Worship in September
For many, September marks the start of school. Many of our parishioners who work or study as professors, teachers, students, or administrators in schools, universities, and seminaries have returned to the classroom.
September 24 will mark the final “regular” singing Sunday for the St. Cecilia Choir, whose excellent singing under the direction of Charlie Sega and Chris Windle has been well received through the continuing green season in the Sundays after Pentecost. The Atonement Choir will return on Sunday, October 1.
Another important anniversary falls on the Feast of St. Michael and All Angels, September 29. It will mark the 55th year of consecration for our much beloved Bishop James Winchester Montgomery. Fr Daniel’s diaconal ordination is September 28.
The season after Pentecost, according to the calendar of the church year (Book of Common Prayer, p. 32) began on the Monday following Pentecost, and continues through most of the summer and autumn. It may include as many as twenty-eight Sundays, depending on the date of Easter. This includes Trinity Sunday which is the First Sunday after Pentecost. The BCP provides proper collects and readings for the other Sundays of the season. These propers are numbered and designated for use on the Sundays which are closest to specific days in the monthly calendar, whether before or after.
Prior to the 1979 BCP, Sundays in this long period of the church year were identified and counted in terms of the number of Sundays after Trinity Sunday instead of the number of Sundays after Pentecost. This period is also understood by some as "ordinary time," a period of the church year not dedicated to a particular season or observance, as in the Roman Rite adapted after Vatican II. For us, the first Sunday in September is the 13th Sunday after Pentecost. For our Roman Catholic brothers and sisters, it marks the 22nd Sunday in Ordinary Time.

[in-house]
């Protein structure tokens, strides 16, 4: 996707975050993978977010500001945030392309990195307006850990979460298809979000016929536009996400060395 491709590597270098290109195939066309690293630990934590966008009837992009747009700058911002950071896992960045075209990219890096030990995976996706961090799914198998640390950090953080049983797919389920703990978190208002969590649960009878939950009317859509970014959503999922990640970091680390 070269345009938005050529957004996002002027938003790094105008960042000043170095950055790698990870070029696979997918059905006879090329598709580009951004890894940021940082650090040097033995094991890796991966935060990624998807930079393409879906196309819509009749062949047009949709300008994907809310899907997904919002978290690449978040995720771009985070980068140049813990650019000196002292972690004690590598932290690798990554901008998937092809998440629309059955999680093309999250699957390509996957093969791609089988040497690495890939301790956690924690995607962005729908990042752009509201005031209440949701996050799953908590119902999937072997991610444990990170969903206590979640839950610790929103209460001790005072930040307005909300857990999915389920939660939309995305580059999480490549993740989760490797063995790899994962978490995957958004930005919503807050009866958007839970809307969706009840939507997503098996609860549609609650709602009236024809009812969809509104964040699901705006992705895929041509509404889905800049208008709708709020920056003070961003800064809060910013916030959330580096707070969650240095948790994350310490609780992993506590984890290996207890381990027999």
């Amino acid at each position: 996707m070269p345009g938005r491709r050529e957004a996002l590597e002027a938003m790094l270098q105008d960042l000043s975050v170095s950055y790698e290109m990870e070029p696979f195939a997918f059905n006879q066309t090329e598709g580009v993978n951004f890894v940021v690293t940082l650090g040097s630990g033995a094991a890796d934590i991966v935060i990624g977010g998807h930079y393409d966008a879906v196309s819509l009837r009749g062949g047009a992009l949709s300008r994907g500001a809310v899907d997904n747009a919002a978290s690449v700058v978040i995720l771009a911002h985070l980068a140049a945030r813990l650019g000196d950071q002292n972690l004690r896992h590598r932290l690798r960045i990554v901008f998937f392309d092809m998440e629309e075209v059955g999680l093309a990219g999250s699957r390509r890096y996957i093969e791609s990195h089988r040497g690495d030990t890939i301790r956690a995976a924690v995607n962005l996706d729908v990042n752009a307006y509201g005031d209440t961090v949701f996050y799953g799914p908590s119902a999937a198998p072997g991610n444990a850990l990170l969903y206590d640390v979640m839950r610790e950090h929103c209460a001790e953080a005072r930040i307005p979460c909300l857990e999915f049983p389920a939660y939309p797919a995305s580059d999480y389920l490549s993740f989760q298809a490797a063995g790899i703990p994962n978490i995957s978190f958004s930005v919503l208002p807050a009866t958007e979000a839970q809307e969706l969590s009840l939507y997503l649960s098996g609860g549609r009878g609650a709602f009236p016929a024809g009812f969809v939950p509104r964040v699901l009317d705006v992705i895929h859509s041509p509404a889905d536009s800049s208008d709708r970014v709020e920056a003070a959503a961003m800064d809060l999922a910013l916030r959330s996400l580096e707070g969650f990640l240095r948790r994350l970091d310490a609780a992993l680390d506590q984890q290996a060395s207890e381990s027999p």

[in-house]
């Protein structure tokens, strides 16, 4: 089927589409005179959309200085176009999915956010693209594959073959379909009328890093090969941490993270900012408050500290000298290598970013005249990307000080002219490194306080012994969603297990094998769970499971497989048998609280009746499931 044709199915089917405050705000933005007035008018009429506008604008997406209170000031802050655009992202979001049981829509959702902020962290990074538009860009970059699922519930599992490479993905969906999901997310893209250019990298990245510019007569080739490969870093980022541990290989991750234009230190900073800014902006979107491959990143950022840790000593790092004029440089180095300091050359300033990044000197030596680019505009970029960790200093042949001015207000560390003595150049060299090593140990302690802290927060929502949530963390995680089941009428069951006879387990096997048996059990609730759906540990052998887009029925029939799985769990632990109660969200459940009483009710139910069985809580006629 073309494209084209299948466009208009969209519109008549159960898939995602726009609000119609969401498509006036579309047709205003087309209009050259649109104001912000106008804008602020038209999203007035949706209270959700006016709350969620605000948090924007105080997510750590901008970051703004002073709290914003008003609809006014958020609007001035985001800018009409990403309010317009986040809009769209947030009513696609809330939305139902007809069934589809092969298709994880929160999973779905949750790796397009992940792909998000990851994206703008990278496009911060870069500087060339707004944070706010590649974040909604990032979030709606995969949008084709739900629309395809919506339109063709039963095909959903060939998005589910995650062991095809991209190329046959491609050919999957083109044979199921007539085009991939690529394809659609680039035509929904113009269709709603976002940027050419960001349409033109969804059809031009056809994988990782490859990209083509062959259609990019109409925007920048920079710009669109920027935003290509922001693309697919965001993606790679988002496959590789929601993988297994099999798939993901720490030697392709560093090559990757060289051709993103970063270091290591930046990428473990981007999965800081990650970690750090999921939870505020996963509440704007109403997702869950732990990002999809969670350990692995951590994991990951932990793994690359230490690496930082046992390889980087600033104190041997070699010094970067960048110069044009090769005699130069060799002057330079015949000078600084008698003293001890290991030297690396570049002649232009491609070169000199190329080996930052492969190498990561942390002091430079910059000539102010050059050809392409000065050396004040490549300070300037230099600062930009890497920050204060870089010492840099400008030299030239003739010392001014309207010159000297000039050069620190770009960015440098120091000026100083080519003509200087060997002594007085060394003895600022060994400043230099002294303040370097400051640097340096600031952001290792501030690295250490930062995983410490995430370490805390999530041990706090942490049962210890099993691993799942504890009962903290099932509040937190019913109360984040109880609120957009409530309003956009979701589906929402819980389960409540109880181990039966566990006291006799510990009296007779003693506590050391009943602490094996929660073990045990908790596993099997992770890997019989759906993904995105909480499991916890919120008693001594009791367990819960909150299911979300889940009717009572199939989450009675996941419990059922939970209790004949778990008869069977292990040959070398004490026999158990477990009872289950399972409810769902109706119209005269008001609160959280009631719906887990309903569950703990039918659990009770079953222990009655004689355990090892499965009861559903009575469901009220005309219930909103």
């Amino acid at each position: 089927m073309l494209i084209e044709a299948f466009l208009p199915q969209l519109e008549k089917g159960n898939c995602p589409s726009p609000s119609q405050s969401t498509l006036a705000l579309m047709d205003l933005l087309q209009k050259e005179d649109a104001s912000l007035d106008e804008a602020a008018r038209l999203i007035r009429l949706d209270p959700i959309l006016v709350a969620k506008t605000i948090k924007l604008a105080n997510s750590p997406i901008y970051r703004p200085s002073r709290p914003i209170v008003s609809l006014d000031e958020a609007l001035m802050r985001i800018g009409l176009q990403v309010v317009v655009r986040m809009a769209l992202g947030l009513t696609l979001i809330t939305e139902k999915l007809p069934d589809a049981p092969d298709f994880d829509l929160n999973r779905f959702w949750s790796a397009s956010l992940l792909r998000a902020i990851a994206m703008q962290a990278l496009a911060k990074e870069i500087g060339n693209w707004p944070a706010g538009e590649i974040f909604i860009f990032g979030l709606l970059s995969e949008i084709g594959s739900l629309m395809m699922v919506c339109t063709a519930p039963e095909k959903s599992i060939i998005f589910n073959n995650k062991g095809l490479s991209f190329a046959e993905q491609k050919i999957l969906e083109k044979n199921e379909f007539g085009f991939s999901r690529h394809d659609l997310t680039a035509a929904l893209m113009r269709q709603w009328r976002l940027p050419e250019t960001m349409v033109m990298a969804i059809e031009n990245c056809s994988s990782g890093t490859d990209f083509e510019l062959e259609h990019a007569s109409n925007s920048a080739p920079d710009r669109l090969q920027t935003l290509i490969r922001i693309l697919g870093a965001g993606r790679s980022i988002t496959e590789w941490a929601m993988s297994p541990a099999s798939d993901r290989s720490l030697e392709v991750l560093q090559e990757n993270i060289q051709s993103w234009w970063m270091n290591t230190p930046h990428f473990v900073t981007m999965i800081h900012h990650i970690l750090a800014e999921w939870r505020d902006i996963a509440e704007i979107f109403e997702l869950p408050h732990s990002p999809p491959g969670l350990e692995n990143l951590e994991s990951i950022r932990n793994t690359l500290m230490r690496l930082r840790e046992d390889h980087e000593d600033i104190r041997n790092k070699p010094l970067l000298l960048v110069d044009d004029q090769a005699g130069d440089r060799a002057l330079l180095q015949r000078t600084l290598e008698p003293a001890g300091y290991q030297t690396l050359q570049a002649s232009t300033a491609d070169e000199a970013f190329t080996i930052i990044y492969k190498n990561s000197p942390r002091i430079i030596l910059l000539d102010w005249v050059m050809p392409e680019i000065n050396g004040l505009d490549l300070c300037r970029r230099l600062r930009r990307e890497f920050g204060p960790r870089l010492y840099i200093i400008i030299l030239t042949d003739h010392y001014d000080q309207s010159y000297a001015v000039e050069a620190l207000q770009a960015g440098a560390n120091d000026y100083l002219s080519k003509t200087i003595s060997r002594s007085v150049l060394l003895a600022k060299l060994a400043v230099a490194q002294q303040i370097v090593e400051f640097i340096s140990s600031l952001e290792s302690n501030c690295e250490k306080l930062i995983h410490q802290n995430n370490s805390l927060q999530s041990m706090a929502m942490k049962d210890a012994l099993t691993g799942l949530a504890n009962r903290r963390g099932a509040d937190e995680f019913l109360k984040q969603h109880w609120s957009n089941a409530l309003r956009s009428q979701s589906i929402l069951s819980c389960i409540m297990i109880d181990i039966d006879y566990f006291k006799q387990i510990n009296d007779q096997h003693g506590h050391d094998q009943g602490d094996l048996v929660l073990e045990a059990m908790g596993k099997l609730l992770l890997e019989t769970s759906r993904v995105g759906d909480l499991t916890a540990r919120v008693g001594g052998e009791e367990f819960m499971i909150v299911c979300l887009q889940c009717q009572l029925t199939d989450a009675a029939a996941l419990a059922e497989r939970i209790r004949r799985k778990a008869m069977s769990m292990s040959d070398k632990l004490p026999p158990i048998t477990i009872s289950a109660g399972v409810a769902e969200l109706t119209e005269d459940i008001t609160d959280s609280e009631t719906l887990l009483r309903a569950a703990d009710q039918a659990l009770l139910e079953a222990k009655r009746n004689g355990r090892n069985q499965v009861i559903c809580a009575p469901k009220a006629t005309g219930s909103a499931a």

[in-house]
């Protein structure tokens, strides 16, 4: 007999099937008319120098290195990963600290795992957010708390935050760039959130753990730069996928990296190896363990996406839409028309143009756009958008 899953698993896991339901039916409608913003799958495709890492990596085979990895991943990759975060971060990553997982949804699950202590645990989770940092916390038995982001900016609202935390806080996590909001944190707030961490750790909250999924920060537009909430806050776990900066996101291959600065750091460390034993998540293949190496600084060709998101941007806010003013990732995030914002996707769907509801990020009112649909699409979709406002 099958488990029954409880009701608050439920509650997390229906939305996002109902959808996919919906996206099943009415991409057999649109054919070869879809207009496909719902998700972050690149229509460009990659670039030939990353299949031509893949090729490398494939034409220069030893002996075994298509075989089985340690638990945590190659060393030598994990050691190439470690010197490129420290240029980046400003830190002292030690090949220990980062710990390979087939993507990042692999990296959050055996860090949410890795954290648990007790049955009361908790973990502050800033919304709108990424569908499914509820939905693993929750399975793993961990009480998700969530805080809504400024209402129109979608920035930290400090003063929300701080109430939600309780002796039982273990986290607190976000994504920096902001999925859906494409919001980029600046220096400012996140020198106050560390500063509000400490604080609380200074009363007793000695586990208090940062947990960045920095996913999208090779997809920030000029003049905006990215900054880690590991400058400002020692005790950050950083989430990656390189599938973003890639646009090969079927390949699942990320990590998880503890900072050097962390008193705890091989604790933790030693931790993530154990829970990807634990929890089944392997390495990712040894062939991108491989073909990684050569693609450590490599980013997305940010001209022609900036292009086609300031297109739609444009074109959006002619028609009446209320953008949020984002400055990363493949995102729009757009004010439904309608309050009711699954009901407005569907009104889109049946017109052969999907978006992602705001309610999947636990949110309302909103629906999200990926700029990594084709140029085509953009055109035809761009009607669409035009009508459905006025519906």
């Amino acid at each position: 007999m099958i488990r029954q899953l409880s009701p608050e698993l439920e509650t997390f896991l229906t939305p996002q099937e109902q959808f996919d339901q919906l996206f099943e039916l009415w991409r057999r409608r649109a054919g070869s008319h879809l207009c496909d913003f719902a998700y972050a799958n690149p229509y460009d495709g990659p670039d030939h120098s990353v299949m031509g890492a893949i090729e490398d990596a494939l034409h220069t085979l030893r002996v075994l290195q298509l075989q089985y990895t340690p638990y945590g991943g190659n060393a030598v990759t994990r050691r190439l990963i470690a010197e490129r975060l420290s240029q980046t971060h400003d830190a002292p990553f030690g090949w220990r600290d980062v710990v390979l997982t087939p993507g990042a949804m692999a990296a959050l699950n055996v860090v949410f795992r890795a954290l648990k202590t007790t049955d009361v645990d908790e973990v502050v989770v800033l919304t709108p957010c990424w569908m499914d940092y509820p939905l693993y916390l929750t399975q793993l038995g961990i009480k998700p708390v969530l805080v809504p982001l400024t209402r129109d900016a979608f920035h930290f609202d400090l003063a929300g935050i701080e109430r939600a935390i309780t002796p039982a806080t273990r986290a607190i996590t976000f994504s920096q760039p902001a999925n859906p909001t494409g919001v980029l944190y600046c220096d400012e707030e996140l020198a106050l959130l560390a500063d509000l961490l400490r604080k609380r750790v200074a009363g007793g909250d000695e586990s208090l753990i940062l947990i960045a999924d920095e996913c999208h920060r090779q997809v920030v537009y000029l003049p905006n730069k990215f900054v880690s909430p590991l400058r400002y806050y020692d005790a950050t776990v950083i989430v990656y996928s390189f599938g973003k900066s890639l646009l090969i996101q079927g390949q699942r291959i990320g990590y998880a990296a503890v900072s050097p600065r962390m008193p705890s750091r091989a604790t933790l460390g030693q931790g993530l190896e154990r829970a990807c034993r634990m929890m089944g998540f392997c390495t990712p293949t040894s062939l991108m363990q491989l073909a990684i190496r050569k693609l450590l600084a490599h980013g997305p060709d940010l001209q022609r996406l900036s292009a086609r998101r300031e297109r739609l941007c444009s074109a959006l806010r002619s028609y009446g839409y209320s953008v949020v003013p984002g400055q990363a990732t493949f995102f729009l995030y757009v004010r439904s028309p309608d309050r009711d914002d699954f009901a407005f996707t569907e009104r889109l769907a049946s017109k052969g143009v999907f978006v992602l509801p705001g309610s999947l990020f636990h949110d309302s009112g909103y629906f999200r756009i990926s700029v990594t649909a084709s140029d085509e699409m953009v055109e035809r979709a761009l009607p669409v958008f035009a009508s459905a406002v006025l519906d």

The term "Ordinary Time," is used in the Roman Catholic Church to indicate the parts of the liturgical year that are not included in the major seasons of the church calendar. Ordinary time includes the Monday after the Feast of the Baptism of our Lord through the Tuesday before Ash Wednesday, and the Monday after Pentecost through the Saturday before the First Sunday of Advent. A vigil or other service anticipating the First Sunday of Advent on the Saturday before that Sunday would also be included in the season of Advent. Ordinary time can be understood in terms of the living out of Christian faith and the meaning of Christ's resurrection in ordinary life. The term "ordinary time" is not used in the Prayer Book, but the season after Pentecost can be considered ordinary time.
It may be referred to as the "green season," because green is the usual liturgical color for this period of the church year. The BCP provides numbered propers with collects and lectionary readings for the Sundays of the Season after Pentecost. The Epiphany season includes the Epiphany, the First Sunday after the Epiphany: the Baptism of our Lord Jesus Christ, and the Second Sunday through the Last Sunday after the Epiphany (BCP, p. 31). In view of the Epiphany themes that are presented throughout the Epiphany season, it should not be considered ordinary time. However, many parishes use green as the liturgical color for the Second Sunday through the Sunday prior to the Last Sunday after the Epiphany, and sometimes the Last Sunday after the Epiphany. Epiphany season and the season after Pentecost vary in length depending on the date of Easter (see BCP, pp. 884-885).
On September 3, including that Sunday, we’ll have another 12 Sundays “after Pentecost” before the Feast of Christ the King on November 26.